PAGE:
The House on Tuesday approved by voice vote bipartisan legislation to change the Internal Revenue Service that, among other things, would bar the tax agency from creating its own free electronic tax filing system.
“Companies like Intuit, the maker of TurboTax, and H&R Block have lobbied for years to block the IRS from creating such a system,” ProPublica’s Justin Elliott reported Tuesday morning. “If the tax agency created its own program, which would be similar to programs other developed countries have, it would threaten the industry’s profits.”
Taxpayers who have adjusted gross income of $66,000 or less already have access to free tax-filing software, only it’s through private companies and not directly from the IRS. The Free File Alliance, a private industry group whose members include H&R Block and Intuit, says that about 70 percent of taxpayers are eligible, or about 100 million Americans. But only a small fraction of those taxpayers use the free program. “Critics of the program say that companies use it as a cross-marketing tool to upsell paid products, that they have deliberately underpromoted the free option and that it leaves consumer data open to privacy breaches,” Elliott writes.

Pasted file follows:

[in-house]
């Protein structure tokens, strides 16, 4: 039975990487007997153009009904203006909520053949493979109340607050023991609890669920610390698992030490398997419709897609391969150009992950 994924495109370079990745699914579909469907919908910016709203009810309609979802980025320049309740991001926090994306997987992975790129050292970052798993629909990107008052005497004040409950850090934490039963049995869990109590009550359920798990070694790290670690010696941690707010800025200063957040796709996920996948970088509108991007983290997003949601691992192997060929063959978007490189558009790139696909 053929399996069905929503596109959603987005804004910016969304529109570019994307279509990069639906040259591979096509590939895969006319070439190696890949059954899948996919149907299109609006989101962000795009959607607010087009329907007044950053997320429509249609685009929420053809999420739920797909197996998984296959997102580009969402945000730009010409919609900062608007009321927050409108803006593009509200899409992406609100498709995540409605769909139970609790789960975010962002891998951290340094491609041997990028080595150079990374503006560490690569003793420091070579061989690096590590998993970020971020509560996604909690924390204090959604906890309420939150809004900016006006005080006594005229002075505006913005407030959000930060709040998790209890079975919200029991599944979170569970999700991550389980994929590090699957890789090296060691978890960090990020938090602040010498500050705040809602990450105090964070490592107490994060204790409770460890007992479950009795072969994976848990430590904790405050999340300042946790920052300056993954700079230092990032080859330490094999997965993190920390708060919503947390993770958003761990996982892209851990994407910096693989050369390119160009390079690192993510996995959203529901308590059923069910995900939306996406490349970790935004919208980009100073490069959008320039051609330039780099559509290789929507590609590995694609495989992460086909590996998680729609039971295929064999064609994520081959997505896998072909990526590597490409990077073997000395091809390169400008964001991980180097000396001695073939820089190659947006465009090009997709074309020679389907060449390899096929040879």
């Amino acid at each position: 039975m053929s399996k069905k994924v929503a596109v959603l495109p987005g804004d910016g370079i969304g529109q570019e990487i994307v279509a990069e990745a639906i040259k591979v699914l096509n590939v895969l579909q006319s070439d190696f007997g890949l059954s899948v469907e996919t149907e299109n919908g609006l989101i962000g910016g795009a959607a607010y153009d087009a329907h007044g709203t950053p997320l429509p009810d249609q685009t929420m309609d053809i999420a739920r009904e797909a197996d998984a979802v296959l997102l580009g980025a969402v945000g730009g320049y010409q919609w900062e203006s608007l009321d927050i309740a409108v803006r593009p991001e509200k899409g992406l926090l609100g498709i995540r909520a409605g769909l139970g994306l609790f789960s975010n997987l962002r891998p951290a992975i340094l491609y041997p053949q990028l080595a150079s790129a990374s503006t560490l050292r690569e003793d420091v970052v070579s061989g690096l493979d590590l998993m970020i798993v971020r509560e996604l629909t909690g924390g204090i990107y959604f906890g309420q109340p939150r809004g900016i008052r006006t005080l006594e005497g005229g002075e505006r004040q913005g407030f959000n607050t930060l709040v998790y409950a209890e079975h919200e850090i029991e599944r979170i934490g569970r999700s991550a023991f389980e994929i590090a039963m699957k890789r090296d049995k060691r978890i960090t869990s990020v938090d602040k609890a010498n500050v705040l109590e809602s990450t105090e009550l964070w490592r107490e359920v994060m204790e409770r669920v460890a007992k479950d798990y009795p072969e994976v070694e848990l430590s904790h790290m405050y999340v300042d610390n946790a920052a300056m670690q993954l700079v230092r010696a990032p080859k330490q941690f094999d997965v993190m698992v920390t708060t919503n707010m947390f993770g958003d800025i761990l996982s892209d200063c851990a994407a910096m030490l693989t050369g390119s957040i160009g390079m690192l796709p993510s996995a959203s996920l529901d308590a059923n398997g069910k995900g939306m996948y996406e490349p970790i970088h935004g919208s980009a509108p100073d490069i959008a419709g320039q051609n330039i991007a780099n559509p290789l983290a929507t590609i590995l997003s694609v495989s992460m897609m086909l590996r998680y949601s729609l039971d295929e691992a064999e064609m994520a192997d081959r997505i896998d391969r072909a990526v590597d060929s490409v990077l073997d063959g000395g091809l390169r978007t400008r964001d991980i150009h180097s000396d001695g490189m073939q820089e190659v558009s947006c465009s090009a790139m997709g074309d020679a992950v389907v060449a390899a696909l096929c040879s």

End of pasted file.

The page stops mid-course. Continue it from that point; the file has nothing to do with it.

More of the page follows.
The ProPublica report sparked a response from liberals on Capitol Hill, who threatened “a last-minute rebellion,” according to The Washington Post, but then “gave up their fight, in part because of the value of other elements of the legislation.” The Taxpayers First Act of 2019 also includes protections from private debt collectors and up to $30 million in matching grants for a program to help low-income taxpayers.
“They were persuaded to see that stopping passage based on one objection would kill highly palatable aspects of the bill,” said Brenda Jones, a spokesperson for Rep. John Lewis (D-GA), a sponsor of the bill, according to the Post. Jones also told the Post that supporters of the legislation will create a working group to study problems in the IRS’s agreement with private tax preparers.